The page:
UDC says community college at risk of cuts unless it gets $8 million from District
Tuesday, January 25, 2011; 10:08 PM
Officials at the University of the District of Columbia say they might have to scale back its recently launched community college unless it immediately receives $8 million from the D.C. government, putting new pressure on city leaders struggling to close a growing budget shortfall.
The request, which is shining light on a deal struck last year between D.C. Council member Marion Barry (D-Ward 8) and Mayor Vincent C. Gray (D) when he was council chairman, raises questions about whether taxpayers can sustain the university's rapidly expanding mission.
Since UDC launched a community college two years ago, enrollment has soared: More than 2,500 students attend two-year academic and job training programs at multiple locations in the city. But UDC officials say they have been forced to spend more than $18 million to get the community college off the ground, nearly depleting the flagship four-year college in Northwest of its reserve funds.
"We want people to know there is no more money in this piggy bank," said Allen L. Sessoms, president of UDC. "If they want to keep this going, we need money, and it's going to cost money."
Sessoms, who is hoping the council and Gray can fulfill his request in the next couple of weeks, said some programs that city leaders are turning to for help in lowering the city's unemployment could disappear.
But news of the university's request appeared to catch Gray and several council members by surprise - many said they weren't sure how the city can afford to give the university more as they work to close a projected deficit of more than $400 million in the fiscal 2012 budget.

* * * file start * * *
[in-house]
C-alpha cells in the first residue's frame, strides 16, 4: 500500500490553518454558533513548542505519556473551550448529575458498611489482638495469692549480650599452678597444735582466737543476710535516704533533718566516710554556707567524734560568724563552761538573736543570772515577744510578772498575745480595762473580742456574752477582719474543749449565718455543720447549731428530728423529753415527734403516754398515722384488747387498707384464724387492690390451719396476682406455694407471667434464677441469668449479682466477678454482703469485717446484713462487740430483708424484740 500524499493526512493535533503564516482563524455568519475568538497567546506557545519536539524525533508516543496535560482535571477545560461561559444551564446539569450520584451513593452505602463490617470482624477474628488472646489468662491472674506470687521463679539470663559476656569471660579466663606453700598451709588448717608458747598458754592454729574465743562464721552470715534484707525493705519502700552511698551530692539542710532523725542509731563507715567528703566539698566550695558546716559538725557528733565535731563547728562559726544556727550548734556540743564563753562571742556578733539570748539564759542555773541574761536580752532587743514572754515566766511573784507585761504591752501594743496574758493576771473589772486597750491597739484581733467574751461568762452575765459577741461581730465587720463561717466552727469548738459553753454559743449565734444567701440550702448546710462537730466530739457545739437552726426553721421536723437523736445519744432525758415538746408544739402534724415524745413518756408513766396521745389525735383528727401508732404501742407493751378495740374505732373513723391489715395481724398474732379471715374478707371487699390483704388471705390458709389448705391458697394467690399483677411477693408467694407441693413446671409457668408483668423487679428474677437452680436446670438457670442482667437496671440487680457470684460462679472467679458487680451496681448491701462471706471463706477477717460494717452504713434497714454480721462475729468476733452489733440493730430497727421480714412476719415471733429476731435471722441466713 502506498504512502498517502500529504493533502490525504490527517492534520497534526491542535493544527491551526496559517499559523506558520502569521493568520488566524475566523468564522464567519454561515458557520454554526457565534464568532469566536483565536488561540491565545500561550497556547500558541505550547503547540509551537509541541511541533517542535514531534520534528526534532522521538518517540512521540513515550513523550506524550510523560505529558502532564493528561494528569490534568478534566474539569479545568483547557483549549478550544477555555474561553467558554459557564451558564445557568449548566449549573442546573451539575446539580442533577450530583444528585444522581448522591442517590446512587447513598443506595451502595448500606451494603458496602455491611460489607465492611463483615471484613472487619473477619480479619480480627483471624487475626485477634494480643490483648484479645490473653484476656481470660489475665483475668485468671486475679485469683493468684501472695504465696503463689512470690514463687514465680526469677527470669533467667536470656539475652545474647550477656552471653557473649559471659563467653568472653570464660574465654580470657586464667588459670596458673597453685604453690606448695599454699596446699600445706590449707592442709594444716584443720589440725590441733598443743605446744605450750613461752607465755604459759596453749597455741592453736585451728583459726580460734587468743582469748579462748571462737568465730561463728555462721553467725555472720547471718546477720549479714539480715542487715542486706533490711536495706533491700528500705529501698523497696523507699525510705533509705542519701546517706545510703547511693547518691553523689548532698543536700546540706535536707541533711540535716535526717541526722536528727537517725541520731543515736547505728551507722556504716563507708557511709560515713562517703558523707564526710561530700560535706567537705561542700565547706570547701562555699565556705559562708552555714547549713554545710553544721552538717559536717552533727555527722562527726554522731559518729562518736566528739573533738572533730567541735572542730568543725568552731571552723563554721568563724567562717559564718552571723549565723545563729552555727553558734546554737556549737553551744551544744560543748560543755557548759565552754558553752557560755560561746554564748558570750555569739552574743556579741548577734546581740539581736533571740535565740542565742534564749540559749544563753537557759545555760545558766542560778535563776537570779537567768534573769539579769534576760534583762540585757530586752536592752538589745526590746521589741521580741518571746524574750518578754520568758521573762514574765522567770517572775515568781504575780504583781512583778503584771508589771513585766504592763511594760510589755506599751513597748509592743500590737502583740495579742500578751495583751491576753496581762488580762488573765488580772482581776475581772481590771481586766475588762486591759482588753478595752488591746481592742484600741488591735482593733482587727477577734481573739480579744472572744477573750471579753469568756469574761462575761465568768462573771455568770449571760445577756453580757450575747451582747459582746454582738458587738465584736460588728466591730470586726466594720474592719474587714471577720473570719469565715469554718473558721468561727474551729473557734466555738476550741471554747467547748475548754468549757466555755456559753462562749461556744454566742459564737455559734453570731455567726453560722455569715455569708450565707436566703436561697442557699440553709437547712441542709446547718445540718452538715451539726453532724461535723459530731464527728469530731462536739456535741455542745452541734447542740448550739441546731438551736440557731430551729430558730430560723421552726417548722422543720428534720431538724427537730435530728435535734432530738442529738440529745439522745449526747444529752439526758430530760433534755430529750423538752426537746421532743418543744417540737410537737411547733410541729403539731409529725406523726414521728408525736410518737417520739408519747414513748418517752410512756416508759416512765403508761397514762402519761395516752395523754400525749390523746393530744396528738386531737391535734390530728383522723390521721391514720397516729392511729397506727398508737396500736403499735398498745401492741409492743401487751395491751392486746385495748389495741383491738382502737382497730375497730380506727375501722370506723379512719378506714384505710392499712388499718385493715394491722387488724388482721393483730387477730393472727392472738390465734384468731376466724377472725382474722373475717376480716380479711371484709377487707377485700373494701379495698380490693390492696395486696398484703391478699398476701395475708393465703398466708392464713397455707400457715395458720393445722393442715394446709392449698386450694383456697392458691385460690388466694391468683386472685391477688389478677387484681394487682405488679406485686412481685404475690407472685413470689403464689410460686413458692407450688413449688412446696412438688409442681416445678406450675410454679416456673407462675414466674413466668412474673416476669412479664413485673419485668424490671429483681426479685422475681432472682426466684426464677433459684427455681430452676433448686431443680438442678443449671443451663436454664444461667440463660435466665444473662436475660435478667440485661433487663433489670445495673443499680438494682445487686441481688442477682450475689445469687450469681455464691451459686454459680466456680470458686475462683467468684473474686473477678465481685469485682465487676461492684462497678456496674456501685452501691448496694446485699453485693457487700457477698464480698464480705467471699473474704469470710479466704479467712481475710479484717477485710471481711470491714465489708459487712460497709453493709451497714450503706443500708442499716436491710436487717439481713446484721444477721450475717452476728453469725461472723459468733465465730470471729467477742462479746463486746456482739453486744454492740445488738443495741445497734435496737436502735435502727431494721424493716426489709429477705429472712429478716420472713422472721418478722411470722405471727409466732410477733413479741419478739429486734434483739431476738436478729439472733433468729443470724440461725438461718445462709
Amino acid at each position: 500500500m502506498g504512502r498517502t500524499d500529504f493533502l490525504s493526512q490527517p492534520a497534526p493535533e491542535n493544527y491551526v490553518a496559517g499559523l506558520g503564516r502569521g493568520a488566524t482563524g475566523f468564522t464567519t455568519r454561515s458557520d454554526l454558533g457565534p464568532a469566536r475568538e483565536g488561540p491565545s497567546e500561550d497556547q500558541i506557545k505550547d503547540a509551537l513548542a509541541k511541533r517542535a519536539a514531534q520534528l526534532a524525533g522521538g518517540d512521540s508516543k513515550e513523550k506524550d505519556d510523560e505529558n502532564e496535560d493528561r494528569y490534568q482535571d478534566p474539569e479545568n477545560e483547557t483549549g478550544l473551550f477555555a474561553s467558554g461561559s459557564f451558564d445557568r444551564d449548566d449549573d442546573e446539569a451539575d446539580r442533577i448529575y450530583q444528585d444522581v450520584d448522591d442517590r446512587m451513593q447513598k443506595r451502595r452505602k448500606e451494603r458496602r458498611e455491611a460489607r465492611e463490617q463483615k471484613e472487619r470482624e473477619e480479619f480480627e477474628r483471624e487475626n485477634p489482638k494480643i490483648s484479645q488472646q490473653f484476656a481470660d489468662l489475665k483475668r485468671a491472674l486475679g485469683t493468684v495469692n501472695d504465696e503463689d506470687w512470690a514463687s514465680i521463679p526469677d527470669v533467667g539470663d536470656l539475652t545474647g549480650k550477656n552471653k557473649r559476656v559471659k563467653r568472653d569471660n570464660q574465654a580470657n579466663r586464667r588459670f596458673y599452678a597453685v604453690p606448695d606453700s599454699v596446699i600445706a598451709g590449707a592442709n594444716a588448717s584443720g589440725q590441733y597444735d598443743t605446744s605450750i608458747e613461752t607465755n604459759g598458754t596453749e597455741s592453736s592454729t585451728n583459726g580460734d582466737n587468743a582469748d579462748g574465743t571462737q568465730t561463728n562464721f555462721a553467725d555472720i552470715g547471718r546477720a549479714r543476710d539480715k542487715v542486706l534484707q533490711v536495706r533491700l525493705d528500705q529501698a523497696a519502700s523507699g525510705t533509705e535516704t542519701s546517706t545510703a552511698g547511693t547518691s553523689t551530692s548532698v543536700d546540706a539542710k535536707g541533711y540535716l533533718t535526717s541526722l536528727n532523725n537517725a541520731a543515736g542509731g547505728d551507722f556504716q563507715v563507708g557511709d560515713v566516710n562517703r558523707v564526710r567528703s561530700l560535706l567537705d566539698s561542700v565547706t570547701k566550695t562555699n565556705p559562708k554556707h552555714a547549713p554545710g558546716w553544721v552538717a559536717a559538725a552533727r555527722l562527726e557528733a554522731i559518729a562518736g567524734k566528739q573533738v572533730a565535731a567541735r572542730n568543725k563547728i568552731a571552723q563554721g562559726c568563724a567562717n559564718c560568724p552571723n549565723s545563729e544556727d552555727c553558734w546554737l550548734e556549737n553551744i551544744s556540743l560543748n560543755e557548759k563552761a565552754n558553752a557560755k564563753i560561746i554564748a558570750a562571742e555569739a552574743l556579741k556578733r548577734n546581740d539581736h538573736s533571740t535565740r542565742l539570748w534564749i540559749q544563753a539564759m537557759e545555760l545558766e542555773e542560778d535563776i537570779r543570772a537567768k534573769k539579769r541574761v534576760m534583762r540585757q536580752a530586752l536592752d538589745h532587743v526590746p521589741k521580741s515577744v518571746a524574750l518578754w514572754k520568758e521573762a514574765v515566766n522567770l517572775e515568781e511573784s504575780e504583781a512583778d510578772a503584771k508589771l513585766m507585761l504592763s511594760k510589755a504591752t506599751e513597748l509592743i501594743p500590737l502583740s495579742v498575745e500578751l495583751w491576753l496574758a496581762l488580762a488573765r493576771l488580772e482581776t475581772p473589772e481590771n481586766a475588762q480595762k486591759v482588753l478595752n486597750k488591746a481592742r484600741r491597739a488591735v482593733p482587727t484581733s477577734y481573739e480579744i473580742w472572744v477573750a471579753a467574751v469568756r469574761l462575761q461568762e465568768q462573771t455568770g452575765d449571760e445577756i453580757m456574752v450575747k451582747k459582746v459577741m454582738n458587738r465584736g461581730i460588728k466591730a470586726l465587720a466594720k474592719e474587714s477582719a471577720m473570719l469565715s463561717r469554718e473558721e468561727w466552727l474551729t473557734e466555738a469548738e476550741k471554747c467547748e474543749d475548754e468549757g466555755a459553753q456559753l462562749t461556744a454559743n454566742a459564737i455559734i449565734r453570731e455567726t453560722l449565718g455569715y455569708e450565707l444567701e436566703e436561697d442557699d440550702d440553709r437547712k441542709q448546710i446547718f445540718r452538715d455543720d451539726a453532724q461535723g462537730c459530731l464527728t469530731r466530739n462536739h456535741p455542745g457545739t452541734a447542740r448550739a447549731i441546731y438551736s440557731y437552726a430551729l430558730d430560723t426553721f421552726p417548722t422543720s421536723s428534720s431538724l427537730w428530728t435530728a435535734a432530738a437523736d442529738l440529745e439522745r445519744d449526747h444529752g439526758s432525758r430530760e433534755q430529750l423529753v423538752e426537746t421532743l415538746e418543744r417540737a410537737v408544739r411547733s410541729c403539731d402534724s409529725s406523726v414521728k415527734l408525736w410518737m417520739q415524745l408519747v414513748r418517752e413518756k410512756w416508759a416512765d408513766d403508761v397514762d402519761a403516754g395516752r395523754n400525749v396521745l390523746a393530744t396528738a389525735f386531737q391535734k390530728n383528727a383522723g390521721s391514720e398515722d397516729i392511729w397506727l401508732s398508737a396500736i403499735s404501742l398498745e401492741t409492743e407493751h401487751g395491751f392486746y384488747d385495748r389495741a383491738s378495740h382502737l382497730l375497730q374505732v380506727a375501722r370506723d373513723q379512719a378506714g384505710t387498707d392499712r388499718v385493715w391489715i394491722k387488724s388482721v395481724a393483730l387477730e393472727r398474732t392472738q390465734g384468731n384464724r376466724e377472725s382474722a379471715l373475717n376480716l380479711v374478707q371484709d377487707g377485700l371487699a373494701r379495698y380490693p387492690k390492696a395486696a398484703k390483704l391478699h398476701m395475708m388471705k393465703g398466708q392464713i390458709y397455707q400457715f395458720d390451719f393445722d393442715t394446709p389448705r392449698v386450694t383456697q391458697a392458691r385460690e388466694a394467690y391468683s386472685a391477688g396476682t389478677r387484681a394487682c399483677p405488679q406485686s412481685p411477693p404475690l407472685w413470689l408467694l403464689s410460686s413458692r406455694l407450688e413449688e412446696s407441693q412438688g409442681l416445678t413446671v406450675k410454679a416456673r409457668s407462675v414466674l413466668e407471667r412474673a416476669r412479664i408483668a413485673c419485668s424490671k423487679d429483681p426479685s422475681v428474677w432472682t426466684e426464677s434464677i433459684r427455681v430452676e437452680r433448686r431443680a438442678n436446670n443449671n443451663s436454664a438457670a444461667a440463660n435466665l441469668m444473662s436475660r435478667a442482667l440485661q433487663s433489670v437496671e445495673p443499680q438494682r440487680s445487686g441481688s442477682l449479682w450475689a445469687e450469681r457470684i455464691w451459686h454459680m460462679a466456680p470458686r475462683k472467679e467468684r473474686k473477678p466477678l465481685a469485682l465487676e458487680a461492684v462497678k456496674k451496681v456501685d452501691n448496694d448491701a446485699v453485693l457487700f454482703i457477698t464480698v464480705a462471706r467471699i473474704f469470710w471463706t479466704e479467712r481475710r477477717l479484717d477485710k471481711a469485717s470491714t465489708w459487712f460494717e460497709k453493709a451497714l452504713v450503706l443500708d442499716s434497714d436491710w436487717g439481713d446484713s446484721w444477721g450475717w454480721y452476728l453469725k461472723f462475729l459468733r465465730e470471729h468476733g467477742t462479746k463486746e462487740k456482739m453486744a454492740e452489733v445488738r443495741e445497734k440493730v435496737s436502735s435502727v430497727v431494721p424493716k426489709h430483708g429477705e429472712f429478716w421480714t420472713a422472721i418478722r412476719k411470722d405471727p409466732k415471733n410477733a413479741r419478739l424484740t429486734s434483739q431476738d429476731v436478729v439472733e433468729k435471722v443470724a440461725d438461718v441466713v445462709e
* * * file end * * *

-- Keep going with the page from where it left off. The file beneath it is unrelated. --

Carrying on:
"I am not aware of it," Gray said Tuesday of the request. "Obviously, we are ecstatic the community college has grown so rapidly, but we are also tremendously strapped at this stage."
In addition to more money for the current fiscal year, Sessoms said he will ask the council to boost the city's annual support to the university by $8 million or $10 million to help fund a 50 percent enrollment gain at the community college this year.
Several other council members said lobbyists for the university have said they need the $8 million by March 1 to avert disruptions this school year.
"It's just baffling that we find out halfway through the fiscal year that there were no operating dollars associated with this institution," said council member David A. Catania (I-At Large). "This is not just a funding issue in 2011; it's a funding issue in 2012 and beyond."
As council chairman and on the campaign trail last year during his bid for mayor, Gray became one of the top advocates for a college that has struggled to distinguish itself from other area universities.
With prodding and support from Gray, UDC launched the community college in 2009 to break up its two- and four-year programs. Gray and other city leaders have called the college, headquartered at 801 N. Capitol St. NE, the "missing link" in efforts to lower unemployment and give D.C. high school students another option for higher education.